The US and Israel dangled new incentives to the Palestinians in a bid to bring violence to a halt. Prime Minister Ariel Sharon said he'd allow Yasser Arafat to travel outside Palestinian-controlled areas once a truce is in place. Arafat (above, leaving a meeting with special US envoy Anthony Zinni, r.) wants to go to Lebanon next week for an Arab summit. Meanwhile, Vice President Cheney, rejecting Palestinian complaints about not meeting with Arafat during his brief stop in Israel, said such a get-together was possible after a cease-fire takes hold. But Cheney added: "I would expect a 100 percent effort to begin immediately." (Stories, page 1.)

Saying President Robert Mugabe has "embarked on a massive retribution," the leader of the opposition Movement for Democratic Change refused to discuss a role in helping to address Zimbabwe's economic and social challenges. Morgan Tsvangirai, whom Mugabe defeated in last week's disputed election, said "no" to talks until the government cracks down on political violence. He also demanded a new vote under conditions that would be widely accepted as legitimate. Meanwhile, however, police warned the nation's main labor federation not to stage a planned three-day strike in protest against the breakdown in law and order. (Stories, pages 8, 9.)

Police appeared content to let thousands of angry and unemployed people in northeastern China let off steam in Day 2 of a noisy protest over unpaid wages. The demonstration in the "rust belt" city of Liaoyang attracted as many as 30,000 Monday; Tuesday's turnout was estimated at perhaps 10,000. The protesters also demanded the release of a laid-off worker who'd been appointed to speak for them but apparently was arrested. The city has been especially hard-hit by the closure of bankrupt state-owned factories.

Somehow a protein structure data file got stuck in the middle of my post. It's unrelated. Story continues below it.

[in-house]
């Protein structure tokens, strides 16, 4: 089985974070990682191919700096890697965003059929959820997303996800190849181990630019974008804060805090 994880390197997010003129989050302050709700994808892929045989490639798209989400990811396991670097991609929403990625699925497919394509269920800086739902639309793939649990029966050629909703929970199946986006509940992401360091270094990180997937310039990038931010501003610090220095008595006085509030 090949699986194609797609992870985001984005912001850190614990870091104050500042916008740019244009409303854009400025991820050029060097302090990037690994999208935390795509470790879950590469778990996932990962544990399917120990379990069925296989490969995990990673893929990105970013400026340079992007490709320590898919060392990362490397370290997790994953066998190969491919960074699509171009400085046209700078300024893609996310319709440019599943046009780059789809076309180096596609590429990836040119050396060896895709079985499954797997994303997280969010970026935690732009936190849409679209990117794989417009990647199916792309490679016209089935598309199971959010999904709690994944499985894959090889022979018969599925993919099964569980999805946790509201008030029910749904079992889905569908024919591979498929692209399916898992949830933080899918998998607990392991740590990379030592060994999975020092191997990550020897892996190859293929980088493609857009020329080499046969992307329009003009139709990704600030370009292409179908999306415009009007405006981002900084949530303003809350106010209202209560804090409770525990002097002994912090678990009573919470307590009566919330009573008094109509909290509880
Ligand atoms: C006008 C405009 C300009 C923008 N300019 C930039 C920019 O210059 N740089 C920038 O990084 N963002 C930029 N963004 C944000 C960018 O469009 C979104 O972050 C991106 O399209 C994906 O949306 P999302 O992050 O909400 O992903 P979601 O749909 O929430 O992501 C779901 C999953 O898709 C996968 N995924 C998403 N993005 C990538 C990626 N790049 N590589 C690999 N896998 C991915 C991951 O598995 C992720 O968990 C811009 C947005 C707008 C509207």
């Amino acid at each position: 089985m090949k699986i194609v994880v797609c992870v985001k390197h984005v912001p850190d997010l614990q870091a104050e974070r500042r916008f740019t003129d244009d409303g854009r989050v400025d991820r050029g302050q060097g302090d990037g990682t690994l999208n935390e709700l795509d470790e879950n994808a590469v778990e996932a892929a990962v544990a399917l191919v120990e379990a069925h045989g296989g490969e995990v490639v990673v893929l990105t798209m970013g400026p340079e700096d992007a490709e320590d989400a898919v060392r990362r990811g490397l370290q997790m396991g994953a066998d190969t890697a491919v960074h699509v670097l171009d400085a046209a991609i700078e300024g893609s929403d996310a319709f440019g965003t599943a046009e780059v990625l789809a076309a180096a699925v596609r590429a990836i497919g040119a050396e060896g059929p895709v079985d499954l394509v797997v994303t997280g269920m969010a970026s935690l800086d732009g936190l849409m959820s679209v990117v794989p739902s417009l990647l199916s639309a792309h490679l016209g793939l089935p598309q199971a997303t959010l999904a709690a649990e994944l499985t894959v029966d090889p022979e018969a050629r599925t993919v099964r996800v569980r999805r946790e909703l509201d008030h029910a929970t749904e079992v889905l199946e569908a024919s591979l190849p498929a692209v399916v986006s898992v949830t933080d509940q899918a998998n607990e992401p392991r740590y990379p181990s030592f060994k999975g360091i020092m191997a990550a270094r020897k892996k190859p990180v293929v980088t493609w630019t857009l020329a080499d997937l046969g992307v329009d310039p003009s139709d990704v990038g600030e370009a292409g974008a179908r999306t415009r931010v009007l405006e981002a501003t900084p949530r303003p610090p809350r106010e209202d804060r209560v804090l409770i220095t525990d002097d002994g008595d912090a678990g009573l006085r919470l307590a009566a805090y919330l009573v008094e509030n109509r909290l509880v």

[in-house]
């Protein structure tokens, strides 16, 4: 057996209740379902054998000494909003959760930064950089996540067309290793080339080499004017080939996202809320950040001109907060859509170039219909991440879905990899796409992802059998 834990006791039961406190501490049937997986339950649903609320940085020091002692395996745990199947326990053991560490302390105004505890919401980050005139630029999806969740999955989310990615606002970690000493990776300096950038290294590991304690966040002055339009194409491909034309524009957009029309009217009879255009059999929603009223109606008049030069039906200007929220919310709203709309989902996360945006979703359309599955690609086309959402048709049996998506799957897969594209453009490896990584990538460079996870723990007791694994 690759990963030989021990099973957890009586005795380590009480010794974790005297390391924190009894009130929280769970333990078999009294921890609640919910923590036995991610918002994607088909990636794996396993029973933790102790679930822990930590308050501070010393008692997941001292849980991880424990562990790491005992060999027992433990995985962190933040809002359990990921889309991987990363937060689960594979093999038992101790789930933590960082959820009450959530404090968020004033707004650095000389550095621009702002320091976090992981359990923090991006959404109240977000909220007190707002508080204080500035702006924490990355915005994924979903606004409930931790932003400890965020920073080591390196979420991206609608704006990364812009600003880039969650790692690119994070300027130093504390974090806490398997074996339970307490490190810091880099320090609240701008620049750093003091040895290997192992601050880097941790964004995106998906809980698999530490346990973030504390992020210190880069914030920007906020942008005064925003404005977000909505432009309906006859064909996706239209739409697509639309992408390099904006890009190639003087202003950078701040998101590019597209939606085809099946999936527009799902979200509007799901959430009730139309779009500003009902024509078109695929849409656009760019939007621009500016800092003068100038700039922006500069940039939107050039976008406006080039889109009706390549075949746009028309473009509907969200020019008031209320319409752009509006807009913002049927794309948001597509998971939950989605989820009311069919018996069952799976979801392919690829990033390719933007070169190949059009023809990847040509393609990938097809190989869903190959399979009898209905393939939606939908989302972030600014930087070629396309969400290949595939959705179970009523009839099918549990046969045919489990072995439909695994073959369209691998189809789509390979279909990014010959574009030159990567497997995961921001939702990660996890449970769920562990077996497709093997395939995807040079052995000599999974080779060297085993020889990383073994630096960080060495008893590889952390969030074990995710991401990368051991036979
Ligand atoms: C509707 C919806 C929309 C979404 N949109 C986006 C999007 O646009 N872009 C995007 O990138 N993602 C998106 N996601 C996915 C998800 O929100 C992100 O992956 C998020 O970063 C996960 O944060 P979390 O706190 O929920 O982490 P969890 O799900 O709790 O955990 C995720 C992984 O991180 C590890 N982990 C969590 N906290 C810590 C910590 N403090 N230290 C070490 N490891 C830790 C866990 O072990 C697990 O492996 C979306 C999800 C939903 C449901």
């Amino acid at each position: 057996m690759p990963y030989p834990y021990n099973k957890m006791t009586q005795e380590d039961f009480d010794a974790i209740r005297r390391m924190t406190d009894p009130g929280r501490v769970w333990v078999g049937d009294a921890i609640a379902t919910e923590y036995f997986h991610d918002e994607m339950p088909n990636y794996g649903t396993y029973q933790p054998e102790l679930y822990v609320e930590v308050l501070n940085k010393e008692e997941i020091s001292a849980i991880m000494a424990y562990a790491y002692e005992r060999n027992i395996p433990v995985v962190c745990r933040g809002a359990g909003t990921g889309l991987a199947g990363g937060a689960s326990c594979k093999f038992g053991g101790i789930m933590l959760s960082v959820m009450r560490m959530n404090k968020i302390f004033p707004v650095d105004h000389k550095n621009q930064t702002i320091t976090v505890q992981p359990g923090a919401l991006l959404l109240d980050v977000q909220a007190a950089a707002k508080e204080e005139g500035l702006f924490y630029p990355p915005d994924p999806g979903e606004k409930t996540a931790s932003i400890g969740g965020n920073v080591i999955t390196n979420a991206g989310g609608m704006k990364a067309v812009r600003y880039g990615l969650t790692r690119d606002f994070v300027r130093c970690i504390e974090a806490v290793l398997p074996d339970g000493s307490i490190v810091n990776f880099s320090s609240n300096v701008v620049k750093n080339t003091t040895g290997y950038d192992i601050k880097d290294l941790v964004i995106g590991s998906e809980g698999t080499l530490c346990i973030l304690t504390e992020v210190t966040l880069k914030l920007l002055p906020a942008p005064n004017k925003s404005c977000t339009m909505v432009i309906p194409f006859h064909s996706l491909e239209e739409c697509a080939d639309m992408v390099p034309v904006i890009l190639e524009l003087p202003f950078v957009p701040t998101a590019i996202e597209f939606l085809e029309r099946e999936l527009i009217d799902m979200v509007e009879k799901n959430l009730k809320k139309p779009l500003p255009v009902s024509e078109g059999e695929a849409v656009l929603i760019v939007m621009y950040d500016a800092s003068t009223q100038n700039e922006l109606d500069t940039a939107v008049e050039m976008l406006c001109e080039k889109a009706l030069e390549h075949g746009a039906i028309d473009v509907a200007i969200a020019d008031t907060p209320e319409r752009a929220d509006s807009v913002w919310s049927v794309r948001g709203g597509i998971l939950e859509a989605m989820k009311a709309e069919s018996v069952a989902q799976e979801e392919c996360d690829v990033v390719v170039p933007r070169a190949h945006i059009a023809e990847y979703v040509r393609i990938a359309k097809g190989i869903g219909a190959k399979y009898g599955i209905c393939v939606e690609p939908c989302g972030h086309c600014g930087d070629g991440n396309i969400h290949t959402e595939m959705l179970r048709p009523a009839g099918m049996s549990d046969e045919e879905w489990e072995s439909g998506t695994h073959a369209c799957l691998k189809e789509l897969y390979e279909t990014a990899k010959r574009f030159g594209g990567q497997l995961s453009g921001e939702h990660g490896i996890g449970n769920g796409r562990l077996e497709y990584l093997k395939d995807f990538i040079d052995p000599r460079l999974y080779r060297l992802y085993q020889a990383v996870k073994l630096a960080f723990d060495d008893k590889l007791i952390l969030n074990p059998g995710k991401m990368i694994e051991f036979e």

A shelf almost the size of Rhode Island collapsed off eastern Antarctica and broke into thousands of icebergs. It was estimated to be 733 feet thick and to weigh 720 billion tons. The area, south of Cape Horn, had been monitored closely by scientists concerned about global warming. But the breakup was believed likely to have little, if any, effect on global sea levels.

Van Tien Dung, who died late Sunday, commanded the North's capture of Saigon in April 1975 – the final campaign of the Vietnam war. He was promoted to defense minister of the unified nation in 1980. But he also was rumored to have been reprimanded for taking too much credit for the North's victory and was dropped from the Communist Party Politburo in 1986.

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